By age 18, she was singing with then up-and-coming bandleader Benny Goodman. As her career progressed through the 1930s and ’40s, she played with Duke Ellington, Count Basie and Artie Shaw, becoming the first female African-American vocalist to work with a white orchestra.

Some of her most famous recordings include “God Bless the Child,” “Lady Sings the Blues,” “I’ve Got My Love to Keep Me Warm”, “(In My) Solitude” and “Good Morning Heartache.”

She passed away at the early age of 44 in 1959 after suffering from liver and heart disease, exacerbated by years of drug and alcohol abuse. She was, in fact, arrested on her deathbed for possession of narcotics.

The Upper Big Branch explosion: one year later

A wreath and a list of the 29 miners who died at the Upper Big Branch coal mine explosion are placed at the state coal miners' memorial on the first anniversary of the explosion Tuesday, April 5, 2011 in Charleston, W. Va. Photo: AP/Jeff Gentner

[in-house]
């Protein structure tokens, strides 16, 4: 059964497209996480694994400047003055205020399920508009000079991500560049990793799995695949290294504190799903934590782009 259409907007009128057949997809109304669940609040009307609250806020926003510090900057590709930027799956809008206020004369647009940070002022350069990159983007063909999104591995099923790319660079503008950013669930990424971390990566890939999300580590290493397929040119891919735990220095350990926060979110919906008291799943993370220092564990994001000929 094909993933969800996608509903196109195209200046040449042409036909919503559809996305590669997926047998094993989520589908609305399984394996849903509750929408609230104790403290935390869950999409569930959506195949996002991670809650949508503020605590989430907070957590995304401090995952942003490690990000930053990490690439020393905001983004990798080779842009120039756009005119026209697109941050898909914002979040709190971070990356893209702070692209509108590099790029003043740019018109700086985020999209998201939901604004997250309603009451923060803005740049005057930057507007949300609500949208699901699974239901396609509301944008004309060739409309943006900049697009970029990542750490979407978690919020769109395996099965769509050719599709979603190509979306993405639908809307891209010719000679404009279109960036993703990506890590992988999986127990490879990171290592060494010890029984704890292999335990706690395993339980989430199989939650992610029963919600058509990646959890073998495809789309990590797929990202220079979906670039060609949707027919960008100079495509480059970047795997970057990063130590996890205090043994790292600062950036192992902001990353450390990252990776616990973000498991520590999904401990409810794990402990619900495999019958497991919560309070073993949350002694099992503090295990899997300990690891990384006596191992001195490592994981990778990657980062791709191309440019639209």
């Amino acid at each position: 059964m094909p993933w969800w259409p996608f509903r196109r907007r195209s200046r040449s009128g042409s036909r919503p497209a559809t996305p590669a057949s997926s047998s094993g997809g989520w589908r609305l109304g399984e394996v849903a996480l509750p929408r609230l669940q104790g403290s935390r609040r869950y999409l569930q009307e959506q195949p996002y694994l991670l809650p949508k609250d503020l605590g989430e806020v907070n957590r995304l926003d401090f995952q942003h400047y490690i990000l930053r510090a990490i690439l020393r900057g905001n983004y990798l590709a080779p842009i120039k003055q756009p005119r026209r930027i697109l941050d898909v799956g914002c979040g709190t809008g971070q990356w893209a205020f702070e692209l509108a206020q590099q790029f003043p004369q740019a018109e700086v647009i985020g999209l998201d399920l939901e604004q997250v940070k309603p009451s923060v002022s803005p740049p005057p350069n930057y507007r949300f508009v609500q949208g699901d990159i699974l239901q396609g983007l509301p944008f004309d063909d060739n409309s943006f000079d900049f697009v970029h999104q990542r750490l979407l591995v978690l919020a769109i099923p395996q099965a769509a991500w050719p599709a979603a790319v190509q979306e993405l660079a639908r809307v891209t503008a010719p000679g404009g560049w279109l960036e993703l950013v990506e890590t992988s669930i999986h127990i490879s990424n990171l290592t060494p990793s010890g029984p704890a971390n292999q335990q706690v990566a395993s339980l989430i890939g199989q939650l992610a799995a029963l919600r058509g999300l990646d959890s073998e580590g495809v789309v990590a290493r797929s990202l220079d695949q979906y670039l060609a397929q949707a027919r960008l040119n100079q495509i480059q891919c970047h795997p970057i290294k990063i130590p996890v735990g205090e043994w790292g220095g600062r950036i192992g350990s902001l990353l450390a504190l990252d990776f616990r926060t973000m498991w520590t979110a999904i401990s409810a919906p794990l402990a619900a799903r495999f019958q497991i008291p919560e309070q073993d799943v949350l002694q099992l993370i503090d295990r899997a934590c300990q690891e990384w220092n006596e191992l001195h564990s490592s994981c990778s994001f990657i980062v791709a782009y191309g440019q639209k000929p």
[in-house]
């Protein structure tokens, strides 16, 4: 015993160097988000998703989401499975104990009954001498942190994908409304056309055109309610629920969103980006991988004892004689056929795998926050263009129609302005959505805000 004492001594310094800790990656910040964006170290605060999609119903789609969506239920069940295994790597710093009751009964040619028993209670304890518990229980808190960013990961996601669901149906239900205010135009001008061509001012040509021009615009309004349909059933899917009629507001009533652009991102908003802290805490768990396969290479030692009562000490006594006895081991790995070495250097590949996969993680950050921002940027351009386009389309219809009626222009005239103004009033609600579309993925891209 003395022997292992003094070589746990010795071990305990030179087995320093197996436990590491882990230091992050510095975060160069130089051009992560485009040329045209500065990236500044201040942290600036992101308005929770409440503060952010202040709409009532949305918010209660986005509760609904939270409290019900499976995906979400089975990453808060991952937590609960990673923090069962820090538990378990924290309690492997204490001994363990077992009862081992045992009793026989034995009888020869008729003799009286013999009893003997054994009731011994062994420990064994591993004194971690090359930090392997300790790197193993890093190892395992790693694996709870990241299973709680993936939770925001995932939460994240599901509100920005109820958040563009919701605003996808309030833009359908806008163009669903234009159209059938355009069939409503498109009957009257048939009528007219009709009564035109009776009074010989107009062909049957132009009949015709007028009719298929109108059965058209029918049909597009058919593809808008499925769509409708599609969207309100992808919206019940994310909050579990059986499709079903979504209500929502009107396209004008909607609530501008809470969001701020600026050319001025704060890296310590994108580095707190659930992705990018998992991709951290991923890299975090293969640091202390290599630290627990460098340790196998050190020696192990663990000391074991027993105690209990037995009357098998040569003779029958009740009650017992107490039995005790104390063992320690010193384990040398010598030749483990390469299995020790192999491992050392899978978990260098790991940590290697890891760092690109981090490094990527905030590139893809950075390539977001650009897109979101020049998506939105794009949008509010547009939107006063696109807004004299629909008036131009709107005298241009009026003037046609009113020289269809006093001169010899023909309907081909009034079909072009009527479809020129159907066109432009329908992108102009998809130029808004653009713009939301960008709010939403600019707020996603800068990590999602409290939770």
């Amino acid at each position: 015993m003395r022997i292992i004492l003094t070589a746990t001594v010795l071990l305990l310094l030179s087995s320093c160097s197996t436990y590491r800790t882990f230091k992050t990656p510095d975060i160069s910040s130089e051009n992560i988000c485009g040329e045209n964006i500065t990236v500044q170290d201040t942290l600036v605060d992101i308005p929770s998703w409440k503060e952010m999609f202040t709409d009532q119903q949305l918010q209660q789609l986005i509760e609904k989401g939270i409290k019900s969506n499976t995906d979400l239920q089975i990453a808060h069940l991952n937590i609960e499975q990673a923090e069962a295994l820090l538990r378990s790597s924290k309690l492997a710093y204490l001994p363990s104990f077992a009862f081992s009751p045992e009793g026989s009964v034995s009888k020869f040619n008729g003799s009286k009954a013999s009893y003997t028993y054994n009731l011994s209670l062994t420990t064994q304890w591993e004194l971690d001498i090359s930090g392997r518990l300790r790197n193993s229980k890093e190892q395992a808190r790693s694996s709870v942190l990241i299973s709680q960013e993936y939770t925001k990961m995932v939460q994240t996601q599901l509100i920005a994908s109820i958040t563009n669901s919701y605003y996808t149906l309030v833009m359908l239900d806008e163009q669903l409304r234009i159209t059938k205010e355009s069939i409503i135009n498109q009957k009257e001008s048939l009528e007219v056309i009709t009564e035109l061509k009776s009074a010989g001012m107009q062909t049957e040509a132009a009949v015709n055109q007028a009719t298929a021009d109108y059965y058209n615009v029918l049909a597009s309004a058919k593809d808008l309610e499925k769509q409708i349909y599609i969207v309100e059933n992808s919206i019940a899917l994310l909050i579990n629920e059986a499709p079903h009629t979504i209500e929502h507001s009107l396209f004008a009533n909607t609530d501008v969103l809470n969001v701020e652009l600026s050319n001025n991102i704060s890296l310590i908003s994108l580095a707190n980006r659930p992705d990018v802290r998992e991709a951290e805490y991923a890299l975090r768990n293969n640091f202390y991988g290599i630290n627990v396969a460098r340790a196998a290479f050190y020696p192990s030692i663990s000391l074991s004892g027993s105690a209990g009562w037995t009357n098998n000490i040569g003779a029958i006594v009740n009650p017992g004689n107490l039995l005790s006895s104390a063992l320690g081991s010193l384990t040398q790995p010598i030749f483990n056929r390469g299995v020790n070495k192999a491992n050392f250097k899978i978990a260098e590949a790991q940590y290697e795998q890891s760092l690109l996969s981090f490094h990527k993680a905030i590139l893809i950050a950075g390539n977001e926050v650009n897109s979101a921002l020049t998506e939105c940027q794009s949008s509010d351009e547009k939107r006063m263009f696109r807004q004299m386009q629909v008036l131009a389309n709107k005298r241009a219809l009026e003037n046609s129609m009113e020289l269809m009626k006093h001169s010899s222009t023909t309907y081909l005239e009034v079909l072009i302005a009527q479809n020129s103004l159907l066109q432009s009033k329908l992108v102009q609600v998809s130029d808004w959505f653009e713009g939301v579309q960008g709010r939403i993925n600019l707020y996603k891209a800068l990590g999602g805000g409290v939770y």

On April 5, 2010, a year ago today, the Upper Big Branch mine in Montcoal, W. Va., blew up, killing 29 miners in the largest U.S. mining disaster in some 40 years. Need to Know reported on the Upper Big Branch mine explosion last December. Since that report, there have been several developments regarding the investigation into the cause of the explosion; the mine’s parent company, Massey Energy; and the families of the miners who were killed that day.

Don Blankenship announced his retirement as CEO of Massey Energy on December 3, 2010. Blankenship, a powerful and controversial figure in the coal business, walked away with an enviable golden parachute: On the day he left the job, Blankenship received $2 million and is scheduled to receive another $10 million on July 1, 2011. He will also be paid a $5,000-a-month retainer fee, plus expenses, for the next two years.